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TCS Reports Higher Attrition Among Women Employees In FY23

Milind Lakkad, TCS' chief human resources officer, cited a "reset of domestic arrangements" as the key factor behind this trend

Photo Credit : shutterstock


Tata Consultancy Services (TCS) revealed in its annual report that the number of women employees leaving the organisation exceeded that of men in the previous financial year, primarily attributed to the company's return-to-office policy.

Milind Lakkad, TCS' chief human resources officer, cited a "reset of domestic arrangements" as the key factor behind this trend.

In an effort to foster a vibrant company culture and enhance collaboration among employees, TCS had implemented a policy requiring employees to return to the office following the normalisation of operations after the COVID-19 pandemic. Lakkad noted that while the exact reasons for the higher attrition among women may vary, he intuitively believed that the shift back to office work disrupted the domestic arrangements for some women, preventing their return to the office even after the pandemic subsided.

Traditionally, the attrition rate for women at TCS has been comparable to or lower than that of men. However, the company reported an overall attrition rate of 20.1 percent for the last 12 months, with a higher proportion of women leaving the organisation during this period.

In terms of recruitment, TCS emphassed its commitment to gender diversity. In FY23, women constituted 38.1 percent of the net hires in external hiring. Furthermore, although women comprised only 14 percent of the applicant pool for leadership positions filled with internal candidates, they accounted for 23 percent of the selected candidates, indicating efforts to bridge the gender gap in senior roles.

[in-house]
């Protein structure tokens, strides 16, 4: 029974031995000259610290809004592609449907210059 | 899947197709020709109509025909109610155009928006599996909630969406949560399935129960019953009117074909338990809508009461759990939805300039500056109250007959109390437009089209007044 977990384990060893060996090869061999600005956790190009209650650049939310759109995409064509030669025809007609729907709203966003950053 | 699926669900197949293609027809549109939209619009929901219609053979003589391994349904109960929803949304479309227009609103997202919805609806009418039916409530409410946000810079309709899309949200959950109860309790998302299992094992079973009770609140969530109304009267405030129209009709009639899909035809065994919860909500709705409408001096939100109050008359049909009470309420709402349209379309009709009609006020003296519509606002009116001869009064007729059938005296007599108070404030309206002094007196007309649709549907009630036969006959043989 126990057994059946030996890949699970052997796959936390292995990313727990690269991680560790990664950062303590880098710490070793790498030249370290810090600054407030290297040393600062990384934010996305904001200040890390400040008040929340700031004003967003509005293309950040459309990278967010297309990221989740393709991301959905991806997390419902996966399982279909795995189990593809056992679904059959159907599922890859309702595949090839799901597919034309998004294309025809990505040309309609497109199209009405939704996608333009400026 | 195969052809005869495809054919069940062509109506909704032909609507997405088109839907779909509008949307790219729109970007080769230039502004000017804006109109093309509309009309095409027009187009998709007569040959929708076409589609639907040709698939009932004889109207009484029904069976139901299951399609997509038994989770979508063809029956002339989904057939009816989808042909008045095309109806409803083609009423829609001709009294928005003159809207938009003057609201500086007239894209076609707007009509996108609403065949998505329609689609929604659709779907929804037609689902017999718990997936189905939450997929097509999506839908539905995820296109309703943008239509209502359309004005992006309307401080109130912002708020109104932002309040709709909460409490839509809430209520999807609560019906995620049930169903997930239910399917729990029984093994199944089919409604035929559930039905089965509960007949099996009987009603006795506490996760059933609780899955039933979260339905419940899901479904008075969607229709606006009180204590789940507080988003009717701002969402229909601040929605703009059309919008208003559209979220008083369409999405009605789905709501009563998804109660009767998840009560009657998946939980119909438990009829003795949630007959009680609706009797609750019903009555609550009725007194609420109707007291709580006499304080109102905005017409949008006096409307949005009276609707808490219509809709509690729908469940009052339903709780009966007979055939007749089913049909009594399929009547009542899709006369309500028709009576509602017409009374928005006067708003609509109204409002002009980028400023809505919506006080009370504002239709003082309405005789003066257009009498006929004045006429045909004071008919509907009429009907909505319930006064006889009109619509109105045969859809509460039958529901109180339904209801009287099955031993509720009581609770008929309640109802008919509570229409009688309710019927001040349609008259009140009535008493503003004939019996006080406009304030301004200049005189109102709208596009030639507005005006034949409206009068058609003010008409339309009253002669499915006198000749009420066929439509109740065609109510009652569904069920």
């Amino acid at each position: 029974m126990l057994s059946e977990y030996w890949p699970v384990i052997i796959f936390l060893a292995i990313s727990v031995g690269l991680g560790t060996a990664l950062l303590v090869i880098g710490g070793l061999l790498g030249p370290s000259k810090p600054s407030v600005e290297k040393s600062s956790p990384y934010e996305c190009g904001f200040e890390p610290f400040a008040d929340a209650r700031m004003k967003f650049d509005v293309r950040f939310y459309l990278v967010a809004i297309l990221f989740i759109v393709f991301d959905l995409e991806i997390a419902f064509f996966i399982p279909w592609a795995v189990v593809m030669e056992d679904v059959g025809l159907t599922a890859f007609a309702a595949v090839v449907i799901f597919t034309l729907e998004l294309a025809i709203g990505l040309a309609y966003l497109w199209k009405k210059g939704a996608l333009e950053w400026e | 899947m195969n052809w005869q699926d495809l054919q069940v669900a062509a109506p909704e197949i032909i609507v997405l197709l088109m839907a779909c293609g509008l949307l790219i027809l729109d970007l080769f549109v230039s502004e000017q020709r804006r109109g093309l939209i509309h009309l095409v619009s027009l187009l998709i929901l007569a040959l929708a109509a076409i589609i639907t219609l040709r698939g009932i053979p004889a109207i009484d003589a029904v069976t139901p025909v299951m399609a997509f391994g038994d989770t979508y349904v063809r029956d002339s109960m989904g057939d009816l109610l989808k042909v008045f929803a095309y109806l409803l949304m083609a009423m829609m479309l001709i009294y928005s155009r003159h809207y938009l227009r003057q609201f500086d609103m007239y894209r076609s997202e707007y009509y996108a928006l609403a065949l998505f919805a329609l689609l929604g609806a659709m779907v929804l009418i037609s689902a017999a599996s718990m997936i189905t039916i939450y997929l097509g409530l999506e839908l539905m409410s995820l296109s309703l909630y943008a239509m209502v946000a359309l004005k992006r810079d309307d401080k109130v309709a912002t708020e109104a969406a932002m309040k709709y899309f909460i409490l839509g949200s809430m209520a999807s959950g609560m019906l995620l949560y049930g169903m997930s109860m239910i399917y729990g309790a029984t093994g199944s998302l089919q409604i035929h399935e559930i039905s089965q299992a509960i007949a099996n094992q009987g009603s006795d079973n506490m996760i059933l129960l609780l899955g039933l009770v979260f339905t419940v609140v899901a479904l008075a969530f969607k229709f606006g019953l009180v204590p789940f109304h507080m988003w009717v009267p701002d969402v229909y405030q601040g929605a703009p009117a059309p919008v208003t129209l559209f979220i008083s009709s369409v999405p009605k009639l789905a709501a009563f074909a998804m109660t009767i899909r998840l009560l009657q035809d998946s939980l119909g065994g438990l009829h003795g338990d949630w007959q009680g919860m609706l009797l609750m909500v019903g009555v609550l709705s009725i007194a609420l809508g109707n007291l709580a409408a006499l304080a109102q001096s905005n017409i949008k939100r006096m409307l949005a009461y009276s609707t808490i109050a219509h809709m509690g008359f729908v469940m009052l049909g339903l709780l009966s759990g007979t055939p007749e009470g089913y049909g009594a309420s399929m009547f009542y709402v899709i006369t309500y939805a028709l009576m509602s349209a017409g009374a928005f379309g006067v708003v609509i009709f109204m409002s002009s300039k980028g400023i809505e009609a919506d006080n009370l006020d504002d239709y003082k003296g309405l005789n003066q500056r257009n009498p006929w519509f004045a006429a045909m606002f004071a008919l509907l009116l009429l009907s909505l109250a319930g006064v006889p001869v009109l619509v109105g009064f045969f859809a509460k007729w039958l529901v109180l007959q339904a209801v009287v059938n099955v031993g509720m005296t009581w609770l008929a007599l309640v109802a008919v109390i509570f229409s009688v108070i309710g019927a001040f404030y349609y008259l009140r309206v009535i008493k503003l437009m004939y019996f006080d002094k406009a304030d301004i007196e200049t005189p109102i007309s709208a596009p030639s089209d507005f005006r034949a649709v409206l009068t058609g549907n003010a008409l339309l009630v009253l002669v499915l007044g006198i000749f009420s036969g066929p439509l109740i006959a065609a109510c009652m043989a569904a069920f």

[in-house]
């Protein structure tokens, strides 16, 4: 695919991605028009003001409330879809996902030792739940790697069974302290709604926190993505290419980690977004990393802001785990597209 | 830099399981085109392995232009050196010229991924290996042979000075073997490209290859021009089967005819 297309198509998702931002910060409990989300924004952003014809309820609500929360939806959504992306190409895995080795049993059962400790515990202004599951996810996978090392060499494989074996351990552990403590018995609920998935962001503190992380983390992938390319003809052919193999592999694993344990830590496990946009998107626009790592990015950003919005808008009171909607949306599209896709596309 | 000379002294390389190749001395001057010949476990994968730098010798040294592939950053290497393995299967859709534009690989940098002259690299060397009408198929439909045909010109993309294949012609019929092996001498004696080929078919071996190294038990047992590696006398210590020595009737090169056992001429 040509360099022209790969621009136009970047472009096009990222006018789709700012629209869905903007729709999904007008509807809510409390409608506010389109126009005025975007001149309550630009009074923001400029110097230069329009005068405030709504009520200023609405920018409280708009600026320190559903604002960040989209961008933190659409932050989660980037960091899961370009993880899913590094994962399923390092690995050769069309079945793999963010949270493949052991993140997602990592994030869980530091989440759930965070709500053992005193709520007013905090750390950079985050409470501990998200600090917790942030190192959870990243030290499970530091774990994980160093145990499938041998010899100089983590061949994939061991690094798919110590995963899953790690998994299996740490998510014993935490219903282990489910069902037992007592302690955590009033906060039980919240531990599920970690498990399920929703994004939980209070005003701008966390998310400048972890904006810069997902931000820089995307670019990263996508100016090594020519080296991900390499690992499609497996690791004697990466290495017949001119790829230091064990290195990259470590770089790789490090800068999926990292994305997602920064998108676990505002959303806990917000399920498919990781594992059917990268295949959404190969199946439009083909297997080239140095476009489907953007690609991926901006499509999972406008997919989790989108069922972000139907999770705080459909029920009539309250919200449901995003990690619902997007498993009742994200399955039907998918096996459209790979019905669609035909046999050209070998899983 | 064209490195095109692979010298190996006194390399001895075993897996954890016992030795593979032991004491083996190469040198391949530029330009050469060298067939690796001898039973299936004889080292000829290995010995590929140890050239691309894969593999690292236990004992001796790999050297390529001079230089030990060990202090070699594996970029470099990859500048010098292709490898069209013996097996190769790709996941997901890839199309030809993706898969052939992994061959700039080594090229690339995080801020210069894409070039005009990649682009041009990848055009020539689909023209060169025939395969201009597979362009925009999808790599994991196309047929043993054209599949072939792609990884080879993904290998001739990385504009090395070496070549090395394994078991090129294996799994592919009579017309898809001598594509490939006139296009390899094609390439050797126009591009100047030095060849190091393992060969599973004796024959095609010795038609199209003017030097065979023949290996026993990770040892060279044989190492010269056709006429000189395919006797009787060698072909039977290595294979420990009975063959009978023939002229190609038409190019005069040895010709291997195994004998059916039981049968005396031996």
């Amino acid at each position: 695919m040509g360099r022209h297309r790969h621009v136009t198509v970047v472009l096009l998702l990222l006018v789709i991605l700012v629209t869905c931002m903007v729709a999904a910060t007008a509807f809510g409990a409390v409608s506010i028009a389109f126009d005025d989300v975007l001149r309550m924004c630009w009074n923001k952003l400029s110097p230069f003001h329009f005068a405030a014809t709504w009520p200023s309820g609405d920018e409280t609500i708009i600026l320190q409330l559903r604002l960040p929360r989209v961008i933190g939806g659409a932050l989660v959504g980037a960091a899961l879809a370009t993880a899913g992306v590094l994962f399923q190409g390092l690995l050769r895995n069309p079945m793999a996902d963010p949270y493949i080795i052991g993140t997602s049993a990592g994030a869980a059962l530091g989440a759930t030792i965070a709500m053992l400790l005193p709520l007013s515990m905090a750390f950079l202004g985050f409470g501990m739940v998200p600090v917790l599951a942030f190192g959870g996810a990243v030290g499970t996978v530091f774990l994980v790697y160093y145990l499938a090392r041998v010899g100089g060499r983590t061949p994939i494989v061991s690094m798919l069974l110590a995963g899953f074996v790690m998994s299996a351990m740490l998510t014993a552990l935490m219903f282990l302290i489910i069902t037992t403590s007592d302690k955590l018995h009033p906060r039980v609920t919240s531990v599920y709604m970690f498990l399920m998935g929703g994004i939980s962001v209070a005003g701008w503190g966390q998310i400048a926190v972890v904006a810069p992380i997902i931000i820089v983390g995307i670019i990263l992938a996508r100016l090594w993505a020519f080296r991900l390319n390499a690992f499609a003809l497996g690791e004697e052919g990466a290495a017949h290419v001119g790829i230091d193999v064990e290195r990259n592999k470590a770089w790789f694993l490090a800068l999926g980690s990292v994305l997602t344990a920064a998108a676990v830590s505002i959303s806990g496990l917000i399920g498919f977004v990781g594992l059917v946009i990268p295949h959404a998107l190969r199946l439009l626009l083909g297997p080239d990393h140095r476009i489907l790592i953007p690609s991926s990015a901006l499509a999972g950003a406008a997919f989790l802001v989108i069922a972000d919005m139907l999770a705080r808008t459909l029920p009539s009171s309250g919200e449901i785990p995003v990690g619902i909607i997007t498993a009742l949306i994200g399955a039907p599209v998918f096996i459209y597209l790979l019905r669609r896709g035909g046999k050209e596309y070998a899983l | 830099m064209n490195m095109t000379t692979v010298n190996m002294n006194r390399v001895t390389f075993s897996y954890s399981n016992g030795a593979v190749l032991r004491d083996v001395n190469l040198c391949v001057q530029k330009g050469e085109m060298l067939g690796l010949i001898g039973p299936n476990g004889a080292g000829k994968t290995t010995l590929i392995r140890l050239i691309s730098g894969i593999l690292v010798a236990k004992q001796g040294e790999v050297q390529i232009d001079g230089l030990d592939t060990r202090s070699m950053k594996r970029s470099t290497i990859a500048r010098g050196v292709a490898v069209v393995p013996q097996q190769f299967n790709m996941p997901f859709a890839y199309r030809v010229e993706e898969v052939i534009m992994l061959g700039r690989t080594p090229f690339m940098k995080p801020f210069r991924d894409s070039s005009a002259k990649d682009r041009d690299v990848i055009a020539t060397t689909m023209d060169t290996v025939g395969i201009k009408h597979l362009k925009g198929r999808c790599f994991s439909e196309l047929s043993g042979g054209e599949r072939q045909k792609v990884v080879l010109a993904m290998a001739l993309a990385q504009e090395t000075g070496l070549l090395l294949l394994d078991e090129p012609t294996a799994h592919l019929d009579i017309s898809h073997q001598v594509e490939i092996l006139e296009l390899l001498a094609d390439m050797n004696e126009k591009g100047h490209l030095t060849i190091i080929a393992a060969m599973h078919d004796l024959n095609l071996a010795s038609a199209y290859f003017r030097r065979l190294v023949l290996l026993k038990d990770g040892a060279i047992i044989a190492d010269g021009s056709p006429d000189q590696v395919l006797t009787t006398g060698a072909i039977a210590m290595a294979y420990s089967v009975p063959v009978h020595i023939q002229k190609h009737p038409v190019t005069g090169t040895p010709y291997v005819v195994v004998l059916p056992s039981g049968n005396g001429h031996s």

The pandemic's impact on female workers, particularly due to challenges associated with childcare and caregiving responsibilities, has been acknowledged as a contributing factor to their reduced workforce participation. With companies gradually transitioning back to office work, many women have opted to step out of the workforce altogether.

Lakkad highlighted some of the downsides of the work-from-home culture, pointing out that tenured employees could adapt to virtual work by leveraging their accumulated social capital, whereas junior employees faced difficulties in building essential workplace relationships, collaboration, mentorship and team-building.

The data revealed that over half of TCS' current workforce was hired after March 2020 when the pandemic struck. The company added 22,600 employees in FY23, bringing the total headcount to 614,795.

Over the past two years, TCS, along with other IT companies such as Infosys and Wipro, faced increased attrition rates, necessitating lateral hiring and leading to internal pay disparities. However, TCS expressed its commitment to addressing these issues over time through performance-linked wage increases, promotions, and voluntary attrition. The company also emphasised its strategy of recruiting over 1,50,000 campus graduates in the last two fiscal years to avoid a disruptive hiring frenzy.